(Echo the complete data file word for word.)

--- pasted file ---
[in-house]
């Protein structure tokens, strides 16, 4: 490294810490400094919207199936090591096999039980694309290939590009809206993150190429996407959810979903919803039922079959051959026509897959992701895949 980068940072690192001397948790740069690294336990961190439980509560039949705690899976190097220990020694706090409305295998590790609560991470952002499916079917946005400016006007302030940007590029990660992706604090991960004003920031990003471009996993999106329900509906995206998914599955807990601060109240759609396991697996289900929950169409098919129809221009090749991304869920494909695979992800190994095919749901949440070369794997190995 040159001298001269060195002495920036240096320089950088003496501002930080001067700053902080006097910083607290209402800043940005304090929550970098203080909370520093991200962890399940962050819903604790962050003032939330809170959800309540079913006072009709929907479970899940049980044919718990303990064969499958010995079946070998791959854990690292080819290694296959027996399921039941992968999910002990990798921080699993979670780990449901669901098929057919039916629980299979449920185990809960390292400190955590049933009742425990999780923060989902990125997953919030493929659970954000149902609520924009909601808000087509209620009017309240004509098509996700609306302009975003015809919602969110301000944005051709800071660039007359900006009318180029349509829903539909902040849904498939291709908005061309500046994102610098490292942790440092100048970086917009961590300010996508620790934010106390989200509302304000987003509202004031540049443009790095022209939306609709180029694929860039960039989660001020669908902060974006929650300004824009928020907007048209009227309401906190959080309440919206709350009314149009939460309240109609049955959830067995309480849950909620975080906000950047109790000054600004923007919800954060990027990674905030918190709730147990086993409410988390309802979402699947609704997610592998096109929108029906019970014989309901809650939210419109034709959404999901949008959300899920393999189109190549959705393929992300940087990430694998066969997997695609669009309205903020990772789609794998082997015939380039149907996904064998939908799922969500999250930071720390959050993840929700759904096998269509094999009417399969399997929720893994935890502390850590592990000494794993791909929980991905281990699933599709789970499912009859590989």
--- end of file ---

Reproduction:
[in-house]
């Protein structure tokens, strides 16, 4: 490294810490400094919207199936090591096999039980694309290939590009809206993150190429996407959810979903919803039922079959051959026509897959992701895949 980068940072690192001397948790740069690294336990961190439980509560039949705690899976190097220990020694706090409305295998590790609560991470952002499916079917946005400016006007302030940007590029990660992706604090991960004003920031990003471009996993999106329900509906995206998914599955807990601060109240759609396991697996289900929950169409098919129809221009090749991304869920494909695979992800190994095919749901949440070369794997190995 040159001298001269060195002495920036240096320089950088003496501002930080001067700053902080006097910083607290209402800043940005304090929550970098203080909370520093991200962890399940962050819903604790962050003032939330809170959800309540079913006072009709929907479970899940049980044919718990303990064969499958010995079946070998791959854990690292080819290694296959027996399921039941992968999910002990990798921080699993979670780990449901669901098929057919039916629980299979449920185990809960390292400190955590049933009742425990999780923060989902990125997953919030493929659970954000149902609520924009909601808000087509209620009017309240004509098509996700609306302009975003015809919602969110301000944005051709800071660039007359900006009318180029349509829903539909902040849904498939291709908005061309500046994102610098490292942790440092100048970086917009961590300010996508620790934010106390989200509302304000987003509202004031540049443009790095022209939306609709180029694929860039960039989660001020669908902060974006929650300004824009928020907007048209009227309401906190959080309440919206709350009314149009939460309240109609049955959830067995309480849950909620975080906000950047109790000054600004923007919800954060990027990674905030918190709730147990086993409410988390309802979402699947609704997610592998096109929108029906019970014989309901809650939210419109034709959404999901949008959300899920393999189109190549959705393929992300940087990430694998066969997997695609669009309205903020990772789609794998082997015939380039149907996904064998939908799922969500999250930071720390959050993840929700759904096998269509094999009417399969399997929720893994935890502390850590592990000494794993791909929980991905281990699933599709789970499912009859590989």